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I recently bought the following for a grey water system project I'm working on:

I'm not an electronics expert, so my assumption was that the power supply should easily power the bilge pumps. This was not the case. The moment you connect the pump to the power supply, it's like it sucks the power supply dry (the LED actually dies). The bilge makes half a spin every 1.5 seconds or so, the LED goes back on and the process repeats. So I thought there is something wrong with the power supply.

Because I live in South Africa, shipping the part back to Amazon was a bit of a mission, so I decided to buy another power supply locally as I thought the original was faulty. This one was 100 W, 8.5 A supply.

It works a little better; the pump actually spins up after the third 1.5-second burst. If it is submerged however, it's again as if the power supply cannot supply enough power to the pump. As long as I get it spinning before I submerge it, it works fine. It's almost like the supply needs some help getting out of the starting blocks.

It's obvious there is a critical piece of knowledge I don't have here. Can someone please explain why a power supply rated for 12.5 A or 8.5 A (12 V) cannot power a 12 V, 3 A bilge pump?

I run it off normal 220 V AC, 50 Hz.

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    \$\begingroup\$ Try soft-starting your pumps. Eg, connect 2 in series, do they wind up at all? If they do, you can build a series-parallel switch, so you can start slowly as series and switch to parallel quick enough they won't lose too much speed. Works well with high-inertia trains, may not work with water. \$\endgroup\$ – Agent_L Dec 4 '18 at 14:17
  • \$\begingroup\$ Look carefully. I think the input voltage range for this power supply is selectable by switch. Make sure the switch is set the right way. \$\endgroup\$ – David Schwartz Dec 4 '18 at 22:21
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    \$\begingroup\$ @DavidSchwartz Thanks checked both of them. Only thing that can be 'selected' is the output voltage and that can only be changed in mV increments. \$\endgroup\$ – Techedemic Dec 5 '18 at 6:23
  • \$\begingroup\$ @ChrisH Yes, that would be even better, but all OP said was that they have 3 pumps. So I assumed they don't have a couple of 100W resistors. Proposing a switch was indeed too far fetching, as OP probably doesn't have a suitable switch either : ) \$\endgroup\$ – Agent_L Dec 5 '18 at 8:42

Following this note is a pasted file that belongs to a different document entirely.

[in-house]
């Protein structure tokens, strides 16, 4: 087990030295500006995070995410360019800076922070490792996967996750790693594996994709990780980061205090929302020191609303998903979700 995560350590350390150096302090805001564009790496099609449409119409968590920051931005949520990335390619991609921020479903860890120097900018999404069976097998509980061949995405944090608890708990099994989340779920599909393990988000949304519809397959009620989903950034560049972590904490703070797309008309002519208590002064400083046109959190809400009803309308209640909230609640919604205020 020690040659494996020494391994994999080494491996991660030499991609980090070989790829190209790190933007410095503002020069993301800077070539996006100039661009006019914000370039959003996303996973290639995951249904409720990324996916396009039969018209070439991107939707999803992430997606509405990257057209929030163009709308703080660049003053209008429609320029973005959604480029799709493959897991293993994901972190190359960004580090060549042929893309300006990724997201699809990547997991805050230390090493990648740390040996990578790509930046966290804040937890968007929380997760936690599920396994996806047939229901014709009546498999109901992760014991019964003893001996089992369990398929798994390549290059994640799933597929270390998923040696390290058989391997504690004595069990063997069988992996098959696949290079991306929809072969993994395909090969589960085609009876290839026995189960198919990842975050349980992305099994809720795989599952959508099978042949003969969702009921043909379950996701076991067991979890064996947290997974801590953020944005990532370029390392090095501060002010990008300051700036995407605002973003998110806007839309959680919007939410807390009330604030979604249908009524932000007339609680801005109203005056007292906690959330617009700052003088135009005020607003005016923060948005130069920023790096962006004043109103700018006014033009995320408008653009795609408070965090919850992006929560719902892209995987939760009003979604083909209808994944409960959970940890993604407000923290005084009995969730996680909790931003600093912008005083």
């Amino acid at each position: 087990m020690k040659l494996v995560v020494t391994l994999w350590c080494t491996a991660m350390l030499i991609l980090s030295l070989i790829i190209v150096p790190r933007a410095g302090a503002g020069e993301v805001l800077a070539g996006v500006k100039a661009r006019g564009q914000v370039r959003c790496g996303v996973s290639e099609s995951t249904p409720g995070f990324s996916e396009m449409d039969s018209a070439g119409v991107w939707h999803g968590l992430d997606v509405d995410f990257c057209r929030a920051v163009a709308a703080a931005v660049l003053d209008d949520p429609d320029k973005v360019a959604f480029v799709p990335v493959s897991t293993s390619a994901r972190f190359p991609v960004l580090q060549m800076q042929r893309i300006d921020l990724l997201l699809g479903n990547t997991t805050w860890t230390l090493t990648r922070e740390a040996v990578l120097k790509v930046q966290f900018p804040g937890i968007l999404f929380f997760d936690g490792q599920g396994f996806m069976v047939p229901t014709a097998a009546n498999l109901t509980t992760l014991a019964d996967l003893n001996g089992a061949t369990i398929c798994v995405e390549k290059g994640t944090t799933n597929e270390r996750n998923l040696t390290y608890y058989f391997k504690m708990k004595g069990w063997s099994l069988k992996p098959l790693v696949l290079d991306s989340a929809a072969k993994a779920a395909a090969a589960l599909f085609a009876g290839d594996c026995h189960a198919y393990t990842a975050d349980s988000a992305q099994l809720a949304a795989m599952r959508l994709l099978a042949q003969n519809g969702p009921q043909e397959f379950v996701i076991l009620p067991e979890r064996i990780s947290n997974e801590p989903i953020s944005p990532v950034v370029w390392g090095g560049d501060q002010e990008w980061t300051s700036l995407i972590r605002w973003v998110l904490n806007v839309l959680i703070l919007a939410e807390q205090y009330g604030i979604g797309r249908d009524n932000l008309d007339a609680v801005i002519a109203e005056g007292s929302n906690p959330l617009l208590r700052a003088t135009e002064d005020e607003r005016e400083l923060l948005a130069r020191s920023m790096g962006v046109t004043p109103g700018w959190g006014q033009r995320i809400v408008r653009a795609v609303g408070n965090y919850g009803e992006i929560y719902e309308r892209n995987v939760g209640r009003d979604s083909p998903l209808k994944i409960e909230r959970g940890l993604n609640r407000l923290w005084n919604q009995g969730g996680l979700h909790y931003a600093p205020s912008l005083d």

• \$\begingroup\$ @ChrisH I'm only planning to run one at a time, for short periods (max 1 - 2 minutes) at a time. \$\endgroup\$ – Techedemic Dec 5 '18 at 9:03
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Most certainly a surge (or in-rush) current problem. Electric motors, at start-up (when they are not spinning yet) and especially when driving a load (like turning the pump's impeller against water) draw enormous short-term (surge) current. This surge quickly dies out once the motor "gets going".

From wikipedia

When an electric motor, AC or DC, is first energized, the rotor is not moving, and a current equivalent to the stalled current will flow, reducing as the motor picks up speed and develops a back EMF to oppose the supply. AC induction motors behave as transformers with a shorted secondary until the rotor begins to move, while brushed motors present essentially the winding resistance. The duration of the starting transient is less if the mechanical load on the motor is relieved until it has picked up speed.

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  • \$\begingroup\$ I'm marking this as the answer because it confirms that there is situations where the actual draw is larger than the rated current. Thank you., \$\endgroup\$ – Techedemic Dec 4 '18 at 13:50